How much of a plan do you need when training a horse?

“HI Stacy-What are your thoughts on training a horse with a specific plan in mind. I have been working with a trainer for my OTTB and she doesn’t have a plan for her training. I don’t usually know what she’s working on and in turn don’t know specifically what he will learn or how long this whole process may take. I understand some horses learn quicker than others, etc. so I don’t expect a rigid schedule but feel there should be a plan. She thinks her ‘method’ is typical. From watching you and other natural horsemanship type trainers, I’m reconsidering where my horse needs to be. Thanks for any feedback. Also, I have been loved the Jac videos! What a great series!”-Monica

Years ago my husband and I trained horses for the public. We accepted horses that would eventually have a future as trail horses, western pleasure, team penning, all around, and reining. Basically, if you had a horse and wanted us to train it we would.

Training for the public means having good communication with the horse and the owner. Goals were always discussed. Each horse is an individual but I did develop a feel for the timing after training hundreds of horses for people. I told people that in general; if the horse is unbroken the first three months it doesn’t matter to me what the horse will ‘be’ in the end…the foundation is the same. I started a future western pleasure horse using the same methods I would use starting a future barrel racing horse.Horse and rider being coached, quote; If you fail to plan, you are planning to fail! Ben Franklin

After or around the three month mark the direction mattered. A lot.

As you can imagine the training, at some point, heads down a different path for the barrel horse vs the western pleasure horse. Same foundation-different end.

I always kept people informed on my opinion of the horses natural talents as they were discovered. You might tell me you want a barrel horse but it is also my job as the trainer to tell you if your horse really doesn’t want to run. The horse can still be trained down that road because an entry level barrel racer doesn’t need a horse that has the heart and soul of a running horse-they just need a solid trained horse.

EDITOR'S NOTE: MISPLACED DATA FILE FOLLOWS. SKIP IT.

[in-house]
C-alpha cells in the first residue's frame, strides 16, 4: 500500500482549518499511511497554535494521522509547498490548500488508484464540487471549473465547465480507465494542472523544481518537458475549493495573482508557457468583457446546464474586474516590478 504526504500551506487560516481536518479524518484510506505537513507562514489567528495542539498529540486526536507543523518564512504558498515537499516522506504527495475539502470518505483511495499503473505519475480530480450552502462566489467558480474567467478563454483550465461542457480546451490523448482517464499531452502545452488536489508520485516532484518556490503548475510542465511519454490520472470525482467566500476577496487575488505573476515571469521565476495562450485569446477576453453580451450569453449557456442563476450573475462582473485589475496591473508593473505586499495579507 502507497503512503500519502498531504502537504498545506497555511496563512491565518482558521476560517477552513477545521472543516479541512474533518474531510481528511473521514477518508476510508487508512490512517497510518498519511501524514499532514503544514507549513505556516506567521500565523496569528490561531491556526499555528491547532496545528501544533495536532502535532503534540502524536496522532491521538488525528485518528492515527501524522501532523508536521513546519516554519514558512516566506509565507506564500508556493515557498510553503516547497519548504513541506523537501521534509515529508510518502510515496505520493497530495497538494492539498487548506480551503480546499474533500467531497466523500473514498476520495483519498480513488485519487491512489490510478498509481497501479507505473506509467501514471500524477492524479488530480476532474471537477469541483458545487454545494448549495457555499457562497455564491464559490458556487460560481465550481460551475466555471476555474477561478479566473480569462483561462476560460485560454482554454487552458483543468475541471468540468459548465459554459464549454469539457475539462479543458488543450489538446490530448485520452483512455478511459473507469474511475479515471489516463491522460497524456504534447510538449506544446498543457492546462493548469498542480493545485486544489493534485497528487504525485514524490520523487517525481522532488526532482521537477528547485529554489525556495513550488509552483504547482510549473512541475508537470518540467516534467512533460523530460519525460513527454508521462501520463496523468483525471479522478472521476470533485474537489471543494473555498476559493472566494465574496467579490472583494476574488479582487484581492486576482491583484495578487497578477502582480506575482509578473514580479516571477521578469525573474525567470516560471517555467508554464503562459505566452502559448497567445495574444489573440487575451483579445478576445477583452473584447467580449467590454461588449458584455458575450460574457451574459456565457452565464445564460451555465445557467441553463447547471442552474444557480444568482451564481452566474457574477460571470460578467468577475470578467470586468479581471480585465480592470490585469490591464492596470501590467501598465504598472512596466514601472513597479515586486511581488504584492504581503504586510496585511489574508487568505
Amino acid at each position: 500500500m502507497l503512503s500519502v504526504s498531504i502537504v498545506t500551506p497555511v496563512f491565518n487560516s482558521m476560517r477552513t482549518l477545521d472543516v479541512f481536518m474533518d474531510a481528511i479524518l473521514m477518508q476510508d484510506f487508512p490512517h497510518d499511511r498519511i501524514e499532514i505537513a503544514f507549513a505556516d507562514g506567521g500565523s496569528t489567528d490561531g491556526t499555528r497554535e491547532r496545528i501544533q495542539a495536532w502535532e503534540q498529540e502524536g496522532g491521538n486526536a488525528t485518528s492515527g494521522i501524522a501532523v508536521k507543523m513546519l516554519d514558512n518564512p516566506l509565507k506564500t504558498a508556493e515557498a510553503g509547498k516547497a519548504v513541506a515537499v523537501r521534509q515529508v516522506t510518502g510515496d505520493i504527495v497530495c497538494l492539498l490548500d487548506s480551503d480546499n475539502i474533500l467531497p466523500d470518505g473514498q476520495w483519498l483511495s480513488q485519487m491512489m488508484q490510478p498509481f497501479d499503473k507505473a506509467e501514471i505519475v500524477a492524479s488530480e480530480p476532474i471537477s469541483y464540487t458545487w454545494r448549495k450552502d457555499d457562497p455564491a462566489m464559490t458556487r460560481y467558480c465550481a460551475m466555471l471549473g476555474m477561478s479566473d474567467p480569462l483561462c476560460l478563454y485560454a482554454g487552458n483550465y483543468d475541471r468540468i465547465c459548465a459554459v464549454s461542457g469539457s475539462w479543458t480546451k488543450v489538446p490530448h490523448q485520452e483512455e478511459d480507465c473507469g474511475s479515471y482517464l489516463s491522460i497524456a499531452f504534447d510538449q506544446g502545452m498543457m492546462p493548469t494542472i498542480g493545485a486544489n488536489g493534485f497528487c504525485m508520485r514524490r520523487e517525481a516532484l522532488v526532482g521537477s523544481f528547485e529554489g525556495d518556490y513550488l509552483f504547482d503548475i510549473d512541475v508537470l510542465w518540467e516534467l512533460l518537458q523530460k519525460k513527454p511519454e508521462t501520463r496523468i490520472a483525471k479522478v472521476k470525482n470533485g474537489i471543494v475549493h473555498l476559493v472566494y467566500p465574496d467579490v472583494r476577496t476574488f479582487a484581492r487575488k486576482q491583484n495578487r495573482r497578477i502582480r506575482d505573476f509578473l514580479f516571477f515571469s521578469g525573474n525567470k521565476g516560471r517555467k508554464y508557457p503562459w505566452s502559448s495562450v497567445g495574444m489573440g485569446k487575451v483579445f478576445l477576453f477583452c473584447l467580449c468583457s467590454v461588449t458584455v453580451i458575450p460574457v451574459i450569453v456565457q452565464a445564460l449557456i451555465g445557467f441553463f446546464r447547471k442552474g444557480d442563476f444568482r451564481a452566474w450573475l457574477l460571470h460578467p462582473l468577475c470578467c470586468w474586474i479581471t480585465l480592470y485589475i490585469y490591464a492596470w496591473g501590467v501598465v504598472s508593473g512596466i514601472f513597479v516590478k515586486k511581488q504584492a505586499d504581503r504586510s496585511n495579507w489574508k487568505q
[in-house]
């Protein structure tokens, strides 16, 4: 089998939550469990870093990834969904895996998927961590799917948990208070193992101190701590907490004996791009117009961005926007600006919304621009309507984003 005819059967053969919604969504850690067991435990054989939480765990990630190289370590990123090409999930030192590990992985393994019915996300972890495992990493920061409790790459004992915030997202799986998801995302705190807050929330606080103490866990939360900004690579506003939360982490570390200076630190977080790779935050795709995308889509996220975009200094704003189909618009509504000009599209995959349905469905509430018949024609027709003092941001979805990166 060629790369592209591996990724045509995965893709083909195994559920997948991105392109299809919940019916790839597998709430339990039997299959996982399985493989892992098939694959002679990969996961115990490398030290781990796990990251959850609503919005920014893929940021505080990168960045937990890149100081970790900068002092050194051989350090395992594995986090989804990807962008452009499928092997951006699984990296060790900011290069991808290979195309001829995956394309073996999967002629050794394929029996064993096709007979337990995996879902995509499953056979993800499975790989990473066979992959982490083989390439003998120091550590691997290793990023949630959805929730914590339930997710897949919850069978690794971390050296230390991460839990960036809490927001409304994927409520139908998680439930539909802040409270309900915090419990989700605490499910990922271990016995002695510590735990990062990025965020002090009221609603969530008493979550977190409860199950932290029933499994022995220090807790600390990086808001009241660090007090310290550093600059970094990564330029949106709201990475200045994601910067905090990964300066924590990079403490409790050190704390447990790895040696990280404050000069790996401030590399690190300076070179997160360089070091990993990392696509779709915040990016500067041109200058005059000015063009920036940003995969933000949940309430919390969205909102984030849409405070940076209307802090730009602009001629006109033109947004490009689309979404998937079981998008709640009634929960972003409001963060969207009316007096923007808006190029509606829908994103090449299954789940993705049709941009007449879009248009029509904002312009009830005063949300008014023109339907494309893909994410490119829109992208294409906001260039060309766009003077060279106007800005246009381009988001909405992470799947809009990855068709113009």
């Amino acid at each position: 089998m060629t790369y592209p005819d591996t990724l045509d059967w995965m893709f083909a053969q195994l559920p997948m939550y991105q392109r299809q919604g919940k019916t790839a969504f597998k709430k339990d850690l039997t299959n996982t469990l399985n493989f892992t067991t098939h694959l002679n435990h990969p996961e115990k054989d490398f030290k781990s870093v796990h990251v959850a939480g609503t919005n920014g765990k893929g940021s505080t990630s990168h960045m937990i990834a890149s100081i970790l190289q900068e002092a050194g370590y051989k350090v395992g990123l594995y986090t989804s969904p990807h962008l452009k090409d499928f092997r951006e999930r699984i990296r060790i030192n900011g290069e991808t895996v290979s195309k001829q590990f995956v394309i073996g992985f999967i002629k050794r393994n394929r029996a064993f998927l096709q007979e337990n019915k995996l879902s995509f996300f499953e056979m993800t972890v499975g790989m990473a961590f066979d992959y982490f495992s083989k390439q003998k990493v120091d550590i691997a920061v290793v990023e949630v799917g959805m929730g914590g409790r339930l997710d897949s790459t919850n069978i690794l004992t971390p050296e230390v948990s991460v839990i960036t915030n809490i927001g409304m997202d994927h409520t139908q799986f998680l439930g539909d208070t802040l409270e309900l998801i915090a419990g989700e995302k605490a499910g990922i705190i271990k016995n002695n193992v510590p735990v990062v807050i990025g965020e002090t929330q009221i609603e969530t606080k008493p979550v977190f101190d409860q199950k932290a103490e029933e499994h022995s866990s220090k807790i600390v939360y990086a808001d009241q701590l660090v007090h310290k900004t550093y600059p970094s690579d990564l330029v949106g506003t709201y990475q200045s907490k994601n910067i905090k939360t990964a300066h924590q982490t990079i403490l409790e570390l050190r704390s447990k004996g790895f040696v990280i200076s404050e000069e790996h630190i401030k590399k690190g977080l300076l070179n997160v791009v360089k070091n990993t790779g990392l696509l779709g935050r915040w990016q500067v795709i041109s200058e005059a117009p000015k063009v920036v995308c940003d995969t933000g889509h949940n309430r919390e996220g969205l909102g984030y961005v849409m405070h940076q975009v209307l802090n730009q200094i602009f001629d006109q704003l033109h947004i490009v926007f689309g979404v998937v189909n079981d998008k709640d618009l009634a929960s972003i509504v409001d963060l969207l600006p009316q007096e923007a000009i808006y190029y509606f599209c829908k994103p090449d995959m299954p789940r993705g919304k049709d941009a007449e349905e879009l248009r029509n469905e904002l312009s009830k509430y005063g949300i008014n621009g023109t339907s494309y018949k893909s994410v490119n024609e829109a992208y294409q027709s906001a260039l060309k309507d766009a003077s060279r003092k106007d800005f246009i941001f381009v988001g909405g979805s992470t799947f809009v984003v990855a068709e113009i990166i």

I don’t know how long your horse has been in training but at some point it is worth talking about the future of the horse. You should express your desire, the trainer should add her opinion and the horse should have the ultimate say.

 

6 Comments

  1. Brenda Walls on July 19, 2014 at 8:42 am

    Hi Stacy, just wondering what age you start training horses. I have a foal who will turn 2 in January. I am trying to sort out a training plan and am wondering how many hours a day or week you would spend on training. Also what you would do regards to training a foal. A lot of people have told me to just leave her alone until she is 3 because she will be a dangerous horse if I start to early. She can be quite cheeky while in the paddock tending to the other horses while feeding out hay, but I just ignore that. Maybe I shouldn’t have her running with the other horses??? Any help you could offer would be greatly appreciated.

    • Stacy on July 20, 2014 at 1:27 pm

      Brenda- Did you see that I made your question into a blog? Click here to read it

      • Brenda Walls on July 23, 2014 at 9:55 pm

        Hi Stacy, sure did thank you so much for replying. I found it very interesting reading. I can’t stop watching your videos, they are so interesting and I learn heaps from them. Just wish I had a indoor arena like yours. It is winter here in New Zealand so I normally winter the horses in another paddock and give them a well deserved break. Only about a month of bad weather left then I can get back into training and riding again. In the mean time I keep watching the videos to help me along with breaking in my foal.

  2. Nikki B on May 6, 2014 at 5:19 am

    I personally wouldn’t want to leave my horse with a trainer that didn’t have a plan, not saying that all plans ‘go to plan’ but it could be a never ending job without a plan. I agree that the foundation is the same – all horses speak the same language. Sometimes you see people with miniatures and they don’t treat them like horses – big mistake in my opinion. It’s like not training your dog, one day it could think it’s the boss and then you’re in trouble.

  3. Jessica Berry on May 5, 2014 at 11:47 am

    I have been thinking this very thing! I have had horses in the past and training has been a ‘gone with the wind’ experience; dramatic and random. As I learn more about the horse world I love seeing these posts because I get another piece if knowledge to help me achieve the goal I’ve had since I was 12 in 2006… 🙂 thank you whom ever asked!

  4. mrsjohnnyboy on May 5, 2014 at 11:43 am

    Thanks for the response Stacy. As this is my question above, I can fill in a couple of the gaps. He has been in training for a year and a half. I don’t really have any expectations for what he ‘needs’ to do. I am certainly good with him telling me that. I have been training in the English discipline for a while but have recently found an interest in western and want to try some things there as well. Recently the trainer mentioned that they are never fully trained and he will basically be training with her indefinitely. I think I’m going to move on from the situation and find an opportunity with some better focus. At this point, I am riding him so maybe I can move him further myself. Thanks again!

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